Harold Meyerson has an important long form article on American Prospect. Here is a taste of “How to Raise Americans’ Wages: Eight proposals to jump-start the incomes of workers.”
The fist step is to identify the problem. Meyerson writes:
As economists Robert Gordon and Ian Dew-Becker have established, the gains in workers’ productivity for the past three decades have gone entirely to the wealthiest 10 percent. The portion of the nation’s economy that went to workers’ pay and benefits—which had held remarkably steady from 1947 through 1973 at 66 percent or 67 percent—last year fell to a record low of 58 percent, while profits reached a postwar high.
Today, the drive to restore workers’ share has been narrowed down to the campaign to raise the minimum wage. That raise is long overdue. The real value of the federal minimum wage of $7.25 an hour is less than two-thirds of its level in 1968, which, in current dollars, would be $10.71. But even raising that wage wouldn’t do much for most workers; they make well more than the minimum, but their own wages have been stagnating or shrinking for decades as well.
What, then, do we do for American workers more generally? How do we raise their wages? How do we re-create a growing and vibrant middle class?
According to Myerson
The transfer of income from labor to capital, then, is chiefly the consequence of capitalists’ design. But precisely because that transfer has been so thorough, reversing it will be exquisitely difficult.
The two most effective tools to increase workers wage, he notes, are increasing collective bargaining and full employment. But since those appear out of reach for the present, what now?
Meyerson presents eight ideas starting with those that are already being acted on by state and local governments and moving on to more innovative, harder to enact proposals. In a few cases, we have added a brief description from the article.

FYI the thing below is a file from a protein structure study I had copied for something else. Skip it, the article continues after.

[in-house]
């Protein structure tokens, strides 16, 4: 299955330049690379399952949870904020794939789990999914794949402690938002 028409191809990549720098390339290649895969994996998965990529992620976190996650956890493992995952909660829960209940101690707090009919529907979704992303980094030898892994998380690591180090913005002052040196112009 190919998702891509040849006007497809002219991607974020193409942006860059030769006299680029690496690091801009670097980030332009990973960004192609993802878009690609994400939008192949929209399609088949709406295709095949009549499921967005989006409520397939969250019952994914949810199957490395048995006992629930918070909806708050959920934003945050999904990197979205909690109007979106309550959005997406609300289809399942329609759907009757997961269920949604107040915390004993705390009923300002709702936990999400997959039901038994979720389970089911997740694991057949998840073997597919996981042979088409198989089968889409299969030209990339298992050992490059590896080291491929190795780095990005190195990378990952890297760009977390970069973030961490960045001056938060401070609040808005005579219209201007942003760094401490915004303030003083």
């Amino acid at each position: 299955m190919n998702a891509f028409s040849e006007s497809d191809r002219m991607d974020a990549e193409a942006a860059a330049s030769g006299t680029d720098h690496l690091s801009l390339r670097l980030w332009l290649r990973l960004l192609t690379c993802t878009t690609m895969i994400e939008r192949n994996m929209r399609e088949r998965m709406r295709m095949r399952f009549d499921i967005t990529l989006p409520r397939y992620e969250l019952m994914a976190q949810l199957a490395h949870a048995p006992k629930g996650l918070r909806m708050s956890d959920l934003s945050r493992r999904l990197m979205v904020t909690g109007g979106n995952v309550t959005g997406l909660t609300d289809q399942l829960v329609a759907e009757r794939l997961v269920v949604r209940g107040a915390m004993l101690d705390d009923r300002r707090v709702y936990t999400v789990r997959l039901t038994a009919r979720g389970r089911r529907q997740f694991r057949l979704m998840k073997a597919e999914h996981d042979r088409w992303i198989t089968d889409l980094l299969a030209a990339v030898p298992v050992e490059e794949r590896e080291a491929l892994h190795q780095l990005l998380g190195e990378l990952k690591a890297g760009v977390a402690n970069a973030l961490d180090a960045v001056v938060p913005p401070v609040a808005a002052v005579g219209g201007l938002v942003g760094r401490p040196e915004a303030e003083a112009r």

1. Legislate Wage Hikes in States and Cities
2. Link Corporate Tax Rates to Worker Productivity
3. Link Corporate Tax Rates to CEO-Employee Pay Ratios
4. Make Corporations Responsible for All Their Workers
Many of the problems American workers encounter in making a decent wage stem from a confusion about who employs them. In recent decades, companies have routinely shifted the production and delivery of their goods and services and other tasks needed to run their businesses from their own employees to workers employed by contractors, subcontractors, franchisees, or temporary job agencies or to workers who are labeled independent contractors. In many cases, these workers are the same workers the parent company once employed. In most cases, they could be employed directly by the parent company, but they’re not, chiefly because having the labor done by nonemployees saves the parent company money.
5. Help Create Benefit Corporations, and Don’t Tax Them So Much
Boosting workers’ interests and incomes within the corporate framework ultimately requires changes to the framework itself. A new model that shifts the balance of power within the corporation away from shareholders and—probably but not definitely—more toward workers is something called a “benefit corporation.” Under its charter, the directors and management are legally required to weigh the social and environmental impact of their decisions.
6. Help Workers Claim Their Share of Capital Income
Last year, Rutgers management professors Joseph Blasi and Douglas Kruse and Harvard economics professor Richard Freeman wrote The Citizen’s Share: Putting Ownership Back into Democracy. They argued that worker ownership had a long history in the American economy and a long history of bipartisan and cross-ideological support, with advocates ranging from Ronald Reagan to liberal Democratic senators Amy Klobuchar of Minnesota and Debbie Stabenow of Michigan. Companies with profit sharing benefit from greater levels of worker involvement and innovation, while workers benefit from their profit sharing—but only modestly. To boost productivity and re-establish its link to workers’ incomes, the authors call for revising those plans so that workers can receive a larger share of their employer’s profits.
7. Raise Taxes on Capital Income and Redistribute It to Labor
Another solution to the rise of investment income and the decline of income from work would be to use the tax code to explicitly redistribute capital income to labor. The current tax code comes close to doing the reverse. Capital income—income from qualified dividends and capital gains—can be taxed at a rate no higher than 20 percent, while income from wages and salaries is subjected to a progressive tax that tops out at 39.6 percent. As Warren Buffett frequently notes, upper-middle-class and middle-class Americans sometimes pay more taxes on their wages and salaries than billionaires pay on their investments.
8. Change the Governance of Corporations
Now, the most fundamental change of all.
Boosting workers’ power within the corporate framework requires more than expanding profit sharing or altering the company’s charter. It requires altering the corporate structure—in particular, the structure of its governing body. or encourage them through corporate tax reform to adopt co-determination.
Read the entire article, here.